Saturday, July 24, 2010

Scenes from Silver Creek: The Party of the Century

Screw Truman Capote and his star-studded epic, the REAL party of the century took place in Silver Creek at the home of Riley and Kat Logan.

The Logan’s was my second home, and Sean Logan my “brother from another mother.” No matter how dull things were at my house, Casa de Logan was always happening. Impromptu croquet tournaments. Games of Risk complete with fake military uniforms and European accents. Homemade cookies, warm from the oven. And the parties. Every month an epic party.

Riley and Kat met in an acting class at university and never lost that delicious spirit of play. They passed it on to their kids and, in some way, to the whole town through their parties. They were just evenings, they were events. You had to work, or you weren’t invited back. So in some ways Silver Creek's social schedule was dictated to by Kit and RIley's monthly inventions.

Take something simple, for instance, Chinese Night. For weeks every Chinese cookbook in town was poured over while people prowled secondhand stores for suitable costumes. And when the night game we were surrounded by Mandarins and slaves, peasants and paupers. I dressed entirely in gray and went at the Great Wall. Sean dressed in red as the little red book. We ate delicious crispy-fried duck and had a man-johng tournament. The whole night was illuminated by paper lanterns and the sounds Chinese music played on the Logan’s excellent hi-fi. The Logan's even insisted on teaching us an easy folk dance and we all slithered and slide underneath their paper lantens to the sounds of pipes and gongs.

Some parties, however, took a great deal of trouble. The gam-themed party threw many into confusion until they got into the gist of it and began creating giant papier mache chess set heads or painting playing card for costumes. We had shuttlecocks dancing with bowling pins and something of a scandal when a backgammon board was found in the corner with a hungry-hungry-hippo. My little green army man was no match for the large top hat (Sean's favorite Monopoly token) but we both laughed at his parents as Ken and Barbie. Scarily so.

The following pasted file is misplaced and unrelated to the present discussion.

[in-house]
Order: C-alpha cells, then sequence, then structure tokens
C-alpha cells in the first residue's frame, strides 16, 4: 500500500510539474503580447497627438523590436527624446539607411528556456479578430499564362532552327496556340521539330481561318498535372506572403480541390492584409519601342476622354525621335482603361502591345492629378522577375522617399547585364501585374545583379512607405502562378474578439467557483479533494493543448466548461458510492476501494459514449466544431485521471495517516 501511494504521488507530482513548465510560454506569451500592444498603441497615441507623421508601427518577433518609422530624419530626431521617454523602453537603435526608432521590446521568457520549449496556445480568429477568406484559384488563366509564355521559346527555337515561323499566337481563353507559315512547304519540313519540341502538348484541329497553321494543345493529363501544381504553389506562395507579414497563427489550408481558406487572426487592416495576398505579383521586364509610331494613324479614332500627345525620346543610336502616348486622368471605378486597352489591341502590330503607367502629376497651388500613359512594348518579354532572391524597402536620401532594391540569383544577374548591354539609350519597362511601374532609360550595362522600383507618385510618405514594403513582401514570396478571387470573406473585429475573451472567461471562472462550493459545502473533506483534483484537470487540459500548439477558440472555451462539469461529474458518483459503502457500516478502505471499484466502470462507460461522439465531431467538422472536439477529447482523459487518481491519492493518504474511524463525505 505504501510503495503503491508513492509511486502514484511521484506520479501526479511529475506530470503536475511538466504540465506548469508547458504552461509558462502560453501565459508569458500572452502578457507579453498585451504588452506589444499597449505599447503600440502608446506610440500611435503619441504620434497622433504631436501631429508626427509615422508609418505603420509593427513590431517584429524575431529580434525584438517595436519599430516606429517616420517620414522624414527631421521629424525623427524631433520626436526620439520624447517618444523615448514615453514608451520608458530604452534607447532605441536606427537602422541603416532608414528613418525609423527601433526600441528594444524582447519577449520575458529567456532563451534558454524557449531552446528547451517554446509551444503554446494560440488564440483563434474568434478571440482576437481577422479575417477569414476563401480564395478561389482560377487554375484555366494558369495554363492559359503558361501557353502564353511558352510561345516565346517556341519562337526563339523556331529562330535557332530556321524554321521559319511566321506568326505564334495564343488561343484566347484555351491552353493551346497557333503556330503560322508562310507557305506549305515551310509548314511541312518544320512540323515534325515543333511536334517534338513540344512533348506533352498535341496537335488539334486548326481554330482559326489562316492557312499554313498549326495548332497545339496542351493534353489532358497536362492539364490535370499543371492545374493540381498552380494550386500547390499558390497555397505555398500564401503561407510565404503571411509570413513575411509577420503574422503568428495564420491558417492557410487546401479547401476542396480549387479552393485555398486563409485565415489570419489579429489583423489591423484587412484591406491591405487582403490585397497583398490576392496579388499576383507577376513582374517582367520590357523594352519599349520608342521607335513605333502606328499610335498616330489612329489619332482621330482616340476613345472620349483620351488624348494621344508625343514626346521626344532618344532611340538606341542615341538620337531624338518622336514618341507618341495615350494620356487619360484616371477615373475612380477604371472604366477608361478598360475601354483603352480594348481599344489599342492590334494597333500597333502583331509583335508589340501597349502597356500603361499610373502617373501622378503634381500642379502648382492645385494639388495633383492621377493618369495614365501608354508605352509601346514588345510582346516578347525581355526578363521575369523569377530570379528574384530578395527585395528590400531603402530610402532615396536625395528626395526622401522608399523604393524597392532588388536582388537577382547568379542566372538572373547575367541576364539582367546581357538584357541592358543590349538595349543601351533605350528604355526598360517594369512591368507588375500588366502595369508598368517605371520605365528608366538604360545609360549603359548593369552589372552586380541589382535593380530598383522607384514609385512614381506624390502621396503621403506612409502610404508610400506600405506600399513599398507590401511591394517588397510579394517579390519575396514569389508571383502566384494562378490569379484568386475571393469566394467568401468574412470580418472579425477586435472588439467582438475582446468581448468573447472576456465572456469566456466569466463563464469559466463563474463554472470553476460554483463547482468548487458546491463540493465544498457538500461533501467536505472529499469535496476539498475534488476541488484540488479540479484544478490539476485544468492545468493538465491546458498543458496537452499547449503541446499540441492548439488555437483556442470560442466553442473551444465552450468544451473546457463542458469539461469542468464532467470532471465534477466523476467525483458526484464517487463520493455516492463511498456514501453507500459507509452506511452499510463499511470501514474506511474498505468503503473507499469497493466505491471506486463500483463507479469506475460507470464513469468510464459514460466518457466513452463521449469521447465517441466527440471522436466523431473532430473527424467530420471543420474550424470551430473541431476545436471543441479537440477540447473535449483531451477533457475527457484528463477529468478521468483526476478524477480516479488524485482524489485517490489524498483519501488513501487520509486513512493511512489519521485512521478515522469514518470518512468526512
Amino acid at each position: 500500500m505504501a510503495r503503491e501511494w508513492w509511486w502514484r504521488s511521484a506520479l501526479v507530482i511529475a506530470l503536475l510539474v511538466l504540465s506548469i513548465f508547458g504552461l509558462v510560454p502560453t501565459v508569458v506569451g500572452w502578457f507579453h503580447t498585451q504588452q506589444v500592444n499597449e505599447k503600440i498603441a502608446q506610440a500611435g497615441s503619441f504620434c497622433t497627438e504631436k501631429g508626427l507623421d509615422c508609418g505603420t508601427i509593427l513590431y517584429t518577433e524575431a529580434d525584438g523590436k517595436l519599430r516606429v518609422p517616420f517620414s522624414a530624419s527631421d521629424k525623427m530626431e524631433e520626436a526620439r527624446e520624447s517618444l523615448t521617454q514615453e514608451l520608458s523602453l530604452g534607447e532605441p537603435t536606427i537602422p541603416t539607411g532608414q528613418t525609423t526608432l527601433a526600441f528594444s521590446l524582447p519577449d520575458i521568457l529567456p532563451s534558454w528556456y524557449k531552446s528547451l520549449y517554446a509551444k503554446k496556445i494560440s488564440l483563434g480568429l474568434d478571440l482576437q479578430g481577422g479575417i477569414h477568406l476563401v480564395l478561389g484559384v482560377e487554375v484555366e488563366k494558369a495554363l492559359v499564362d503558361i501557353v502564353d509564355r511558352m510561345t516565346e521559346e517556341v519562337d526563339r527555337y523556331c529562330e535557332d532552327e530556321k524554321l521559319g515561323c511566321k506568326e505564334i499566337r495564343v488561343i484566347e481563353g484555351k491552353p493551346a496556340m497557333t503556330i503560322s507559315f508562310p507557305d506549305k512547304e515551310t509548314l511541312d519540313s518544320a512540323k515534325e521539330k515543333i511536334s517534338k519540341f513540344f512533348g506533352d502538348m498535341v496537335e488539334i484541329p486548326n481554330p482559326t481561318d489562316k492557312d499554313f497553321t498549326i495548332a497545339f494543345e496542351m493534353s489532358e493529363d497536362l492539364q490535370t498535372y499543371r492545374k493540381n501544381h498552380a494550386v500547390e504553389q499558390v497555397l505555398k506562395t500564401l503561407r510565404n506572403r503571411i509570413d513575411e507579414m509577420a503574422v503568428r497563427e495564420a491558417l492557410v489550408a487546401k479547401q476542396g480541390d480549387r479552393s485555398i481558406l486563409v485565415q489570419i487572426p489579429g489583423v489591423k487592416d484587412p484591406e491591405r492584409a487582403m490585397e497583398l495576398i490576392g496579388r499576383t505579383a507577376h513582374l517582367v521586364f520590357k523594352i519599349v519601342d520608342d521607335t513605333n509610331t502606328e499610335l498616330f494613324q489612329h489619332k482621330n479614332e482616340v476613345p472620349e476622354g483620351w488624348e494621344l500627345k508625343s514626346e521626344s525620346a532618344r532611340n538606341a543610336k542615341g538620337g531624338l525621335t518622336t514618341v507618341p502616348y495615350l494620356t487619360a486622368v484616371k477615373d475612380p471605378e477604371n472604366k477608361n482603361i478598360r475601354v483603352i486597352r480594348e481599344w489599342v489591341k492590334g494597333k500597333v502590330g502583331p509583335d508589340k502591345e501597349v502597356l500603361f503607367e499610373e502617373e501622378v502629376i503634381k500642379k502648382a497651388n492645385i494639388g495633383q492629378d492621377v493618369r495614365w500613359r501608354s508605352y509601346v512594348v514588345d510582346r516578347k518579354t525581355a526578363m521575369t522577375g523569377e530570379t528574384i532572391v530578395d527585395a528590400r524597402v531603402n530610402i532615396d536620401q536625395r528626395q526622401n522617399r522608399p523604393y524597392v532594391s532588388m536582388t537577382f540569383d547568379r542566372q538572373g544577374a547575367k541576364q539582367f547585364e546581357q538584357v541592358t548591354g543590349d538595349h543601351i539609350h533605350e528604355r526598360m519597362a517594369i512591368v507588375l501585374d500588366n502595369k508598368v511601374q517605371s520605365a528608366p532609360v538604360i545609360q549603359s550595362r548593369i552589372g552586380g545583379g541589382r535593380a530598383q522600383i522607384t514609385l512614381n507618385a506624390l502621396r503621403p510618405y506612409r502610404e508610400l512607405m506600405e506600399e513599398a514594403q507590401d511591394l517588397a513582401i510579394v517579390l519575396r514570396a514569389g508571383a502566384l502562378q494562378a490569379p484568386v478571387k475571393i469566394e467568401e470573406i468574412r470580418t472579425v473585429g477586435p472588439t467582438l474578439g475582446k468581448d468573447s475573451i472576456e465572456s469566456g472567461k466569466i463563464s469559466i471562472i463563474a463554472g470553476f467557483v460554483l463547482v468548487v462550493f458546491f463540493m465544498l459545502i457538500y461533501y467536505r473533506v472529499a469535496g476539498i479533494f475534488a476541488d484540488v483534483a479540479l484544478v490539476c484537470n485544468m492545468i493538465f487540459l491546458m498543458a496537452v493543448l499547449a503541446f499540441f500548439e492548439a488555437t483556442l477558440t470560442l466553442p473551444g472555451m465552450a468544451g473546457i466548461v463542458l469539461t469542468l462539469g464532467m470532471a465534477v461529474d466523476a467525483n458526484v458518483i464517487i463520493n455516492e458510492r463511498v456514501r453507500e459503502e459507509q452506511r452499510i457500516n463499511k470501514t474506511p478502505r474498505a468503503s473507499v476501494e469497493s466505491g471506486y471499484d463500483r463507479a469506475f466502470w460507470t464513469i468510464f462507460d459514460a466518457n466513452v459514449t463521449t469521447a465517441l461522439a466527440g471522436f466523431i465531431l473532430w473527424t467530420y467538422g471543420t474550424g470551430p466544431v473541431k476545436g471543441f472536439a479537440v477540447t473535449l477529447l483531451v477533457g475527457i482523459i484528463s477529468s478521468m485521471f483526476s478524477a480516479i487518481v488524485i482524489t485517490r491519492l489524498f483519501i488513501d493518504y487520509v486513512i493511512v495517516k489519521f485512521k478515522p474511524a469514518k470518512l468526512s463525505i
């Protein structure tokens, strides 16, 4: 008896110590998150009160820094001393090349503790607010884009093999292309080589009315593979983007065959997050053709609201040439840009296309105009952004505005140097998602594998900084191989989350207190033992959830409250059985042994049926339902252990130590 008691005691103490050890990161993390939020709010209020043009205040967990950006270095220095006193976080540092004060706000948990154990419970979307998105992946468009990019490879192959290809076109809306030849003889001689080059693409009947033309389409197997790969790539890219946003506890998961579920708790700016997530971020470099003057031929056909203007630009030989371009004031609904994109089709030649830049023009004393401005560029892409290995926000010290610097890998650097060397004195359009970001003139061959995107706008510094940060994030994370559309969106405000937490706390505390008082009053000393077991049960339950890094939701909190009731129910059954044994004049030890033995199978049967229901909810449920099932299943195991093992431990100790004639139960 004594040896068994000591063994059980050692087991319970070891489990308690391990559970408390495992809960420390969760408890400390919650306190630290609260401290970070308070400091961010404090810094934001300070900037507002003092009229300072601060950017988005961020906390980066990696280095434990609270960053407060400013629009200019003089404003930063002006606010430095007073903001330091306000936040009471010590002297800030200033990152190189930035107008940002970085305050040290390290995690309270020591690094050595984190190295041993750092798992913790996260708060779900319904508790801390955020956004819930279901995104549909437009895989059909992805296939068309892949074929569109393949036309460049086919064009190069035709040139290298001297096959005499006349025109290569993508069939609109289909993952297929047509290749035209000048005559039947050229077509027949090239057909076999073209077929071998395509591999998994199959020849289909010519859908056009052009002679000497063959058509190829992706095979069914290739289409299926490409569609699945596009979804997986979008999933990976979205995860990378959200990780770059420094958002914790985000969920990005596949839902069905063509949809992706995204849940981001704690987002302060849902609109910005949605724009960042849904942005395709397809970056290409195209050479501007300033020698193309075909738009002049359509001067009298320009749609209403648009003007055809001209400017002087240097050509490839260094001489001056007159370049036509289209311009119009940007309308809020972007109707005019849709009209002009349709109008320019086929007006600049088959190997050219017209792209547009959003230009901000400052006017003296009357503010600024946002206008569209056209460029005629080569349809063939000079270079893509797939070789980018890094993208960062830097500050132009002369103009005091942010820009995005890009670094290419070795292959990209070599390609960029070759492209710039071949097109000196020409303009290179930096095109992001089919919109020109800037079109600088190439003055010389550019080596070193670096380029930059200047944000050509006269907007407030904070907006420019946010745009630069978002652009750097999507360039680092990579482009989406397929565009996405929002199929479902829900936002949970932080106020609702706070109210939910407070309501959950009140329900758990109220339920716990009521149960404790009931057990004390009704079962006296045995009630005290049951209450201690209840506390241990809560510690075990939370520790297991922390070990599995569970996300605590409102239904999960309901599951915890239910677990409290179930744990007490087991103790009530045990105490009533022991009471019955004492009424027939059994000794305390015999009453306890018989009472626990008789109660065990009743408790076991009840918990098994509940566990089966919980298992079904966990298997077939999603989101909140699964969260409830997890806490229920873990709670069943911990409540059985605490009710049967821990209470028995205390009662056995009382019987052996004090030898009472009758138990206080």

The most famous party of all, though, was the celebrity party. The rule was simple: no one allowed in unless escorted by someone with a famous name. That’s it. You didn’t have to actually bring a famous person, just the name. Once word got out, one of our local dentists, John Wayne, got a lot more business and was snapped up quick. Consultation with Kit Logan expanded our horizons when she allowed for spelling differences. Thus Glen Miller (from the local Ford dealership) and Vivien Lee (of Lee’s Lovely Nails) were both permissible.

People began looking through the yellow pages and rifling through old year books. Total strangers were cold called with invitations to parties with people they didn’t know. And a surprising number said yes. But for most of is, it was an uphill battle

Eventually Kit relented and allowed famous fictional characters to be in, so Perry Mason and Peter Parker showed up on the guest list. The Logan’s next-door neighbors had it easiest of all. Dr. Raymond Charles went as himself, Ray Charles and his wife brought their Doberman, Prince Charles. They even brought a letter from their vet addressed to Prince Charles to prove his name. Kit accepted the letter but banished Prince back to his own home, being familiar with the dog’s tendency to pee when excited.

I was really struggling until the day before the party when I got a flat tire. I went to A-1 Auto Parts for a new one and Mr. Carson, who I’d known forever, waited on me. But it wasn’t until I saw him standing there in his black and white striped uniform shirt with “John” stitched onto the name patch that I realized all these years I had been buying oil and wiper blades from Johnny Carson. He quickly became my date for the party.

It was an amazing night. Betty Davis danced with John Adams. A female Jackie Robinson flirted with a male Dale Evans. Our youngest guest was a 4 month old Bruce Lee and our oldest at 90+something Tina Turner. We had Paul Newman, Jim Morrison, Mary Martin, and Debbie Reynolds. A few of the more obscure “celebrities” had to prove not only their name but also their fame. My father brought a man and an encyclopedia to probe that Robert Borden was prime minister of Canada in the 1920s. Thanks to Brittanica, Robert Borden (dad’s insurance guy) got them both in.

Everyone from George Patton to Martha Washington was there, and had a fabulous time. And the great thing is nobody was in costume, so you had no idea who they were. You’d just walk up and introduce yourself and find yourself talking to Sammy Davis or Jackie Kennedy. That night Kit posted a huge piece of white paper on the wall of her living room and asked all the guests to sign in. If it had been a real gathering, this document would be worth a fortune. She let John Adams (an orthodontist) sign first, and then everyone else dug in. Even Mother Theresa from OLA came over for a bit and got into the spirit of things, She signed right next to Pat Garett,credited with killing Billy the Kid.

It was an epic party, one talked about for months afterwards, People bragged about their "celebrity" others laughed at their 15-minute of fame. But it was defiitely one for the books. To this day, however, the thing that never fails to make me laugh is the one guy in town who, try as he might, could not find anybody with a famous name to take to the party. His name was Harry Potter.

No comments: